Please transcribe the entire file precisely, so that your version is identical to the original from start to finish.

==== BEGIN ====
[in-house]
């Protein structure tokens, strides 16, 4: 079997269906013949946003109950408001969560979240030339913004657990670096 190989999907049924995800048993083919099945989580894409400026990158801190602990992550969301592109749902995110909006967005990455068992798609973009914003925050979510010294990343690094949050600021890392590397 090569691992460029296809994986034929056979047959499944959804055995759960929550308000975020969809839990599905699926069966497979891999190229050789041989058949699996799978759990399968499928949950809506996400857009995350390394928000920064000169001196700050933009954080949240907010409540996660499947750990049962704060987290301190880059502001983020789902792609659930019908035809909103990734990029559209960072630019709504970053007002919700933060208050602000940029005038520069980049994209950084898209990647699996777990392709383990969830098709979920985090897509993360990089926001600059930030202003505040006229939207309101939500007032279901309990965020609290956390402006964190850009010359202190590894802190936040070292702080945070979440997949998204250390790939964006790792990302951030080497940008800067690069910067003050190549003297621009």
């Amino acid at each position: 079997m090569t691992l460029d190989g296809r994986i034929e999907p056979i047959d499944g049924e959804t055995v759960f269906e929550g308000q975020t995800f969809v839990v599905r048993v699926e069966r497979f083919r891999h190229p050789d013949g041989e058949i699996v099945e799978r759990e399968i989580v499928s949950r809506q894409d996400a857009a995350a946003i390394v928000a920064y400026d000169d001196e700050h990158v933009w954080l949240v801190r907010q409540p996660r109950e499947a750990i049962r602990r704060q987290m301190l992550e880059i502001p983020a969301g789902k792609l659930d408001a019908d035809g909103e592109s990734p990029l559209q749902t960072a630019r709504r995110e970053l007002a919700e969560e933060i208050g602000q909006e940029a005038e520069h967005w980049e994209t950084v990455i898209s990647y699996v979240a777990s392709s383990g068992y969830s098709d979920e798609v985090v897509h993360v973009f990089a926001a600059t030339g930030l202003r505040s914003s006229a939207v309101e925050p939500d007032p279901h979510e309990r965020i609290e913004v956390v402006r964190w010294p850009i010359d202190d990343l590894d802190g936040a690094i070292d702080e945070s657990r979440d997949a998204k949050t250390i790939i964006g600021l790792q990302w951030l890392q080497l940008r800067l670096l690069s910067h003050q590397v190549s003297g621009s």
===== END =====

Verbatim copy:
[in-house]
């Protein structure tokens, strides 16, 4: 079997269906013949946003109950408001969560979240030339913004657990670096 190989999907049924995800048993083919099945989580894409400026990158801190602990992550969301592109749902995110909006967005990455068992798609973009914003925050979510010294990343690094949050600021890392590397 090569691992460029296809994986034929056979047959499944959804055995759960929550308000975020969809839990599905699926069966497979891999190229050789041989058949699996799978759990399968499928949950809506996400857009995350390394928000920064000169001196700050933009954080949240907010409540996660499947750990049962704060987290301190880059502001983020789902792609659930019908035809909103990734990029559209960072630019709504970053007002919700933060208050602000940029005038520069980049994209950084898209990647699996777990392709383990969830098709979920985090897509993360990089926001600059930030202003505040006229939207309101939500007032279901309990965020609290956390402006964190850009010359202190590894802190936040070292702080945070979440997949998204250390790939964006790792990302951030080497940008800067690069910067003050190549003297621009």
């Amino acid at each position: 079997m090569t691992l460029d190989g296809r994986i034929e999907p056979i047959d499944g049924e959804t055995v759960f269906e929550g308000q975020t995800f969809v839990v599905r048993v699926e069966r497979f083919r891999h190229p050789d013949g041989e058949i699996v099945e799978r759990e399968i989580v499928s949950r809506q894409d996400a857009a995350a946003i390394v928000a920064y400026d000169d001196e700050h990158v933009w954080l949240v801190r907010q409540p996660r109950e499947a750990i049962r602990r704060q987290m301190l992550e880059i502001p983020a969301g789902k792609l659930d408001a019908d035809g909103e592109s990734p990029l559209q749902t960072a630019r709504r995110e970053l007002a919700e969560e933060i208050g602000q909006e940029a005038e520069h967005w980049e994209t950084v990455i898209s990647y699996v979240a777990s392709s383990g068992y969830s098709d979920e798609v985090v897509h993360v973009f990089a926001a600059t030339g930030l202003r505040s914003s006229a939207v309101e925050p939500d007032p279901h979510e309990r965020i609290e913004v956390v402006r964190w010294p850009i010359d202190d990343l590894d802190g936040a690094i070292d702080e945070s657990r979440d997949a998204k949050t250390i790939i964006g600021l790792q990302w951030l890392q080497l940008r800067l670096l690069s910067h003050q590397v190549s003297g621009s």